+ | |||
+ | ==Solution 2 (Finding cos{x})== | ||
+ | The angle <math>\theta</math> between diagonals satisfies <cmath>\tan{\frac{\theta}{2}}=\sqrt{\frac{(s-b)(s-d)}{(s-a)(s-c)}}</cmath> (see https://en.wikipedia.org/wiki/Cyclic_quadrilateral#Angle_formulas). | ||
+ | Thus, <cmath>\tan{\frac{\theta}{2}}=\sqrt{\frac{(11-4)(11-6)}{(11-5)(11-7)}}</cmath> or <cmath>\tan{\frac{\theta}{2}}=\sqrt{\frac{(11-5)(11-7)}{(11-4)(11-6)}}</cmath> | ||
+ | That is, <math>\tan^2{\frac{\theta}{2}}=\frac{1-\cos^2{\frac{\theta}{2}}}{\cos^2{\frac{\theta}{2}}}=\frac{24}{35}</math> or <math>\frac{35}{24}</math> | ||
+ | Thus, <math>\cos^2{\frac{\theta}{2}}=\frac{35}{59}</math> or <math>\frac{24}{59}</math> | ||
+ | <cmath>\cos{\theta}=2\cos^2{\frac{\theta}{2}}-1=\frac{\pm11}{59}</cmath> | ||
+ | In this context, <math>\cos{\theta}>0</math>. Thus, <math>\cos{\theta}=\frac{11}{59}</math> | ||
+ | <cmath>Ans=22*\cos{\theta}=22*\frac{11}{59}=\frac{242}{59}=\frac{m}{n}</cmath> | ||
+ | <cmath>m+n=242+59=\boxed{301}</cmath> | ||
+ | ~y.grace.yu | ||
+ | |||
+ | ==Solution 3 (Pythagorean Theorem)== | ||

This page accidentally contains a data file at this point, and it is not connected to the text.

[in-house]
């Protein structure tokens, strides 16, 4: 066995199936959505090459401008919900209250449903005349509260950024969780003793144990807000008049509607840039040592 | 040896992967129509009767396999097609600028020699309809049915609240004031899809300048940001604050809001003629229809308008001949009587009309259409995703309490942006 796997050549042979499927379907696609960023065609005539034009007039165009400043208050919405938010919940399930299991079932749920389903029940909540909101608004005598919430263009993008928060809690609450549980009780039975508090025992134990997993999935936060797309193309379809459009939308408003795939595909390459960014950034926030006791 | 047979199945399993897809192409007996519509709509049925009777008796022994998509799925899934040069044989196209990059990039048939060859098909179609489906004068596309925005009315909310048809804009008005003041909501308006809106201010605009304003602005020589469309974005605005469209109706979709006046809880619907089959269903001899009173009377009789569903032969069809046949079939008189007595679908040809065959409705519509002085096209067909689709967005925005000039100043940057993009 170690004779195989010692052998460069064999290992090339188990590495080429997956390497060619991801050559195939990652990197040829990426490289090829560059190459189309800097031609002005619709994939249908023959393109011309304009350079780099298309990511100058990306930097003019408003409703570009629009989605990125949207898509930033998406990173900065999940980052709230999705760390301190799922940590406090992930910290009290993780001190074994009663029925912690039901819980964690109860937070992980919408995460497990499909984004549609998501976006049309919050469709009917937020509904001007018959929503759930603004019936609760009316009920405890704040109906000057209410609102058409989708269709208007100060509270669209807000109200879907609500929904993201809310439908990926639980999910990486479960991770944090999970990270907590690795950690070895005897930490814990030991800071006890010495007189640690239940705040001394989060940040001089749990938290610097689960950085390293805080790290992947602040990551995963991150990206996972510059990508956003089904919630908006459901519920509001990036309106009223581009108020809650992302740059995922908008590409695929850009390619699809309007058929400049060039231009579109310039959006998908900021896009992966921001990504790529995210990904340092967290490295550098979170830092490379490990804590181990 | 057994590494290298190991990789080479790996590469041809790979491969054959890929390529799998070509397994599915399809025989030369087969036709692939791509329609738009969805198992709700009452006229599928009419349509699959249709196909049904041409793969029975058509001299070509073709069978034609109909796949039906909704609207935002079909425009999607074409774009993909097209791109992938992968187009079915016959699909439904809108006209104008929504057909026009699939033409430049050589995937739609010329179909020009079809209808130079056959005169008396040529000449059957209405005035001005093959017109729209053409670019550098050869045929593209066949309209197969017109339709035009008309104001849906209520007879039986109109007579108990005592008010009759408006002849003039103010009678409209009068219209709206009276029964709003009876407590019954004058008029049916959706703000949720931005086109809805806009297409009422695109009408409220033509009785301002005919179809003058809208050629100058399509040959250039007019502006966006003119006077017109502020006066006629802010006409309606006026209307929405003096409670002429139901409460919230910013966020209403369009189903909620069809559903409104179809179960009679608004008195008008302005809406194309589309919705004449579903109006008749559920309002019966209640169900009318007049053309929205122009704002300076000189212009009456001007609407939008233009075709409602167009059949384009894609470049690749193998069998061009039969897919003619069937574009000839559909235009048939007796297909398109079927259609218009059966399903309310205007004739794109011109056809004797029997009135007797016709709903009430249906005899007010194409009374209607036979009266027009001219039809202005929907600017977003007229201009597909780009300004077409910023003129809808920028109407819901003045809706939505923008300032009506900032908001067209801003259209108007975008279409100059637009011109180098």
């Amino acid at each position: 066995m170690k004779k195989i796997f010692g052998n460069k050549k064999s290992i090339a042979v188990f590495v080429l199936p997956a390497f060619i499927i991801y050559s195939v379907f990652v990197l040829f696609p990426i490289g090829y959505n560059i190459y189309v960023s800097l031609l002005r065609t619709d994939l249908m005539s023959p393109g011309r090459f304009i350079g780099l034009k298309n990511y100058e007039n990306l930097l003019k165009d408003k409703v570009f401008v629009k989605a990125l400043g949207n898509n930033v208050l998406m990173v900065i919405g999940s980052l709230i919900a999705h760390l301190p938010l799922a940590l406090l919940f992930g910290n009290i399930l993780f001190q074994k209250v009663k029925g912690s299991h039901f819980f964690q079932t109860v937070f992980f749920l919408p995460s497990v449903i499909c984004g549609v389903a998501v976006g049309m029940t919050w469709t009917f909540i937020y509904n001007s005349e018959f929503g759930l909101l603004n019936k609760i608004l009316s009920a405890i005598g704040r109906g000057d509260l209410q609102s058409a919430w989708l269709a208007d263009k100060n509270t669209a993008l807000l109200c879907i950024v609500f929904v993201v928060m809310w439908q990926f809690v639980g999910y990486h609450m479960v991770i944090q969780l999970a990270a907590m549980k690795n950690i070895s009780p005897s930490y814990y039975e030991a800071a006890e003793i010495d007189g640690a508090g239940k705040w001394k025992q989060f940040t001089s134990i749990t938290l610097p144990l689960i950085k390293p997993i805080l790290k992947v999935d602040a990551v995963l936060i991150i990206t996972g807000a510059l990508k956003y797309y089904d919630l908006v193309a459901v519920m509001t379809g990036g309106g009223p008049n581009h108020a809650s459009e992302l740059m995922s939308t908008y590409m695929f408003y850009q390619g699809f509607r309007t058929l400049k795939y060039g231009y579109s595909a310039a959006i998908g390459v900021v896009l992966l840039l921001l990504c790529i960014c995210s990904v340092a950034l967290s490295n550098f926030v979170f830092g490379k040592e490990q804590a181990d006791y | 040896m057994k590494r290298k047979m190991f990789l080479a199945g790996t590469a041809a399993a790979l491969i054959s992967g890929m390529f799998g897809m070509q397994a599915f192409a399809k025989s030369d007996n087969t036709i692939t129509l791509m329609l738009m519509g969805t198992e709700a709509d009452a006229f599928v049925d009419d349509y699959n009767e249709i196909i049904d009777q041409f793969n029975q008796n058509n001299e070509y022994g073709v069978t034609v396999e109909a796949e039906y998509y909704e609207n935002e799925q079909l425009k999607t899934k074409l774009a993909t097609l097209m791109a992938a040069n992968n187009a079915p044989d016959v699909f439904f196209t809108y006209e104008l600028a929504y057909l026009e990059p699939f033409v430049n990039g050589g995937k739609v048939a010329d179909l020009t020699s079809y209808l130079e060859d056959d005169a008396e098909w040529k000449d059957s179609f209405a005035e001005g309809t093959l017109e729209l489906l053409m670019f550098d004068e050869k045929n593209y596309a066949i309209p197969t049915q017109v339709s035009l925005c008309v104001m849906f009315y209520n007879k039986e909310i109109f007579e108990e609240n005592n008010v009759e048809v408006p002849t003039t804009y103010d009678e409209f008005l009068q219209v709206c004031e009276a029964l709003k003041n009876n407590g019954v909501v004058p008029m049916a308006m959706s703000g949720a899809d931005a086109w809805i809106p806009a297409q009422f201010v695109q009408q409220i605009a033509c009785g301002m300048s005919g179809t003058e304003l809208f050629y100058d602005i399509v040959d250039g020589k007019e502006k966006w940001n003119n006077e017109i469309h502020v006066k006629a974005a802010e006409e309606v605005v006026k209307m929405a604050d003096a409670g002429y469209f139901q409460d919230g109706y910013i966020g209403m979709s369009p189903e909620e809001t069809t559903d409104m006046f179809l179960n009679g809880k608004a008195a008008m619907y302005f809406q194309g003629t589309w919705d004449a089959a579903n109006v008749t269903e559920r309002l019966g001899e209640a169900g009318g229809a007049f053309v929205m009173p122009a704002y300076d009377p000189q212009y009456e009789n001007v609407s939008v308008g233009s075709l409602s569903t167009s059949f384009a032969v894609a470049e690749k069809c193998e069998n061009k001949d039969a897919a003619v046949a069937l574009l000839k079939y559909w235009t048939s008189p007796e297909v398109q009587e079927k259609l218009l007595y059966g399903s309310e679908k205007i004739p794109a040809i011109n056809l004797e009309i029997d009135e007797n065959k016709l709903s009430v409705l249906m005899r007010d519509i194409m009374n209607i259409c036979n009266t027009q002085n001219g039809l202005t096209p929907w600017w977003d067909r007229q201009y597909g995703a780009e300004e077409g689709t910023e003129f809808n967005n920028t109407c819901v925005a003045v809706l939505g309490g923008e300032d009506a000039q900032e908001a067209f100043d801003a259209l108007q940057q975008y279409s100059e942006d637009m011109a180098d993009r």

+ | We assume that the two quadrilateral mentioned in the problem are similar (due to both of them being cyclic). Note that by Ptolemy’s, one of the diagonals has length <math>\sqrt{4 \cdot 6 + 5 \cdot 7} = \sqrt{59}.</math> WLOG we focus on diagonal <math>BD.</math> To find the diagonal of the inner quadrilateral, we drop the altitude from <math>A</math> and <math>C</math> and calculate the length of <math>A_1C_1.</math> Let <math>x</math> be <math>A_1D</math> (Thus <math>A_1B = \sqrt{59} - x.</math> By Pythagorean theorem, we have <cmath>49 - x^2 = 16 - (\sqrt{59} - x)^2 \implies 92 = 2\sqrt{59}x \implies x = \frac{46}{\sqrt{59}} = \frac{46\sqrt{59}}{59}.</cmath> Now let <math>y</math> be <math>C_1D.</math> (thus making <math>C_1B = \sqrt{59} - y</math>). Similarly, we have <cmath>36 - y^2 = 25 - (\sqrt{59} - y)^2 \implies 70 = 2\sqrt{59}y \implies y = \frac{35}{\sqrt{59}} = \frac{35\sqrt{59}}{59}.</cmath> We see that <math>A_1C_1</math>, the scaled down diagonal is just <math>x - y = \frac{11\sqrt{59}}{59},</math> which is <math>\frac{\frac{11\sqrt{59}}{59}}{\sqrt{59}} = \frac{11}{59}</math> times our original diagonal <math>BD,</math> implying a scale factor of <math>\frac{11}{59}.</math> Thus, due to perimeters scaling linearly, the perimeter of the new quadrilateral is simply <math>\frac{11}{59} \cdot 22 = \frac{242}{59},</math> making our answer <math>242+59 = \boxed{301}.</math> | ||